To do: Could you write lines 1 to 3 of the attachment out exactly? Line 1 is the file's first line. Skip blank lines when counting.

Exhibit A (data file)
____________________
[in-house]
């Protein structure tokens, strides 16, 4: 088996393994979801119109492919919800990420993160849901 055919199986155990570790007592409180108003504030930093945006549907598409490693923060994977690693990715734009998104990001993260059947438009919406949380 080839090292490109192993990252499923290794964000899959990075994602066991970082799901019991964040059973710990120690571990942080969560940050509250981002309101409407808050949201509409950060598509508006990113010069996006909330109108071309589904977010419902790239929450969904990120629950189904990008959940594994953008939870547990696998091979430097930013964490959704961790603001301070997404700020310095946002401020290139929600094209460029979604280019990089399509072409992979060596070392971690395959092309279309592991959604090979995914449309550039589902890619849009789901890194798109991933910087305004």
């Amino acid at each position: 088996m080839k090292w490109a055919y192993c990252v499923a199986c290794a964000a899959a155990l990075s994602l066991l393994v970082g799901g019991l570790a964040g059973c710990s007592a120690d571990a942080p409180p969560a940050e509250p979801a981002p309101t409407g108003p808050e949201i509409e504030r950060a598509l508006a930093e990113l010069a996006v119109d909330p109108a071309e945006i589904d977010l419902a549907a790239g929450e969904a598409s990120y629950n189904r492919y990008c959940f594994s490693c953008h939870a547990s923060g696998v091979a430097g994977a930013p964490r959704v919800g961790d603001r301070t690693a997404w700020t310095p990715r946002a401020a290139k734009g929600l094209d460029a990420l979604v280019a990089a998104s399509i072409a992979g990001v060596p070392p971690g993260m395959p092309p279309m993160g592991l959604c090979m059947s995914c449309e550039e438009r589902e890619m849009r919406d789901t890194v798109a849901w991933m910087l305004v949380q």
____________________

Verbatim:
[in-house]
């Protein structure tokens, strides 16, 4: 088996393994979801119109492919919800990420993160849901 055919199986155990570790007592409180108003504030930093945006549907598409490693923060994977690693990715734009998104990001993260059947438009919406949380 080839090292490109192993990252499923290794964000899959990075994602066991970082799901019991964040059973710990120690571990942080969560940050509250981002309101409407808050949201509409950060598509508006990113010069996006909330109108071309589904977010419902790239929450969904990120629950189904990008959940594994953008939870547990696998091979430097930013964490959704961790603001301070997404700020310095946002401020290139929600094209460029979604280019990089399509072409992979060596070392971690395959092309279309592991959604090979995914449309550039589902890619849009789901890194798109991933910087305004």
């Amino acid at each position: 088996m080839k090292w490109a055919y192993c990252v499923a199986c290794a964000a899959a155990l990075s994602l066991l393994v970082g799901g019991l570790a964040g059973c710990s007592a120690d571990a942080p409180p969560a940050e509250p979801a981002p309101t409407g108003p808050e949201i509409e504030r950060a598509l508006a930093e990113l010069a996006v119109d909330p109108a071309e945006i589904d977010l419902a549907a790239g929450e969904a598409s990120y629950n189904r492919y990008c959940f594994s490693c953008h939870a547990s923060g696998v091979a430097g994977a930013p964490r959704v919800g961790d603001r301070t690693a997404w700020t310095p990715r946002a401020a290139k734009g929600l094209d460029a990420l979604v280019a990089a998104s399509i072409a992979g990001v060596p070392p971690g993260m395959p092309p279309m993160g592991l959604c090979m059947s995914c449309e550039e438009r589902e890619m849009r919406d789901t890194v798109a849901w991933m910087l305004v949380q």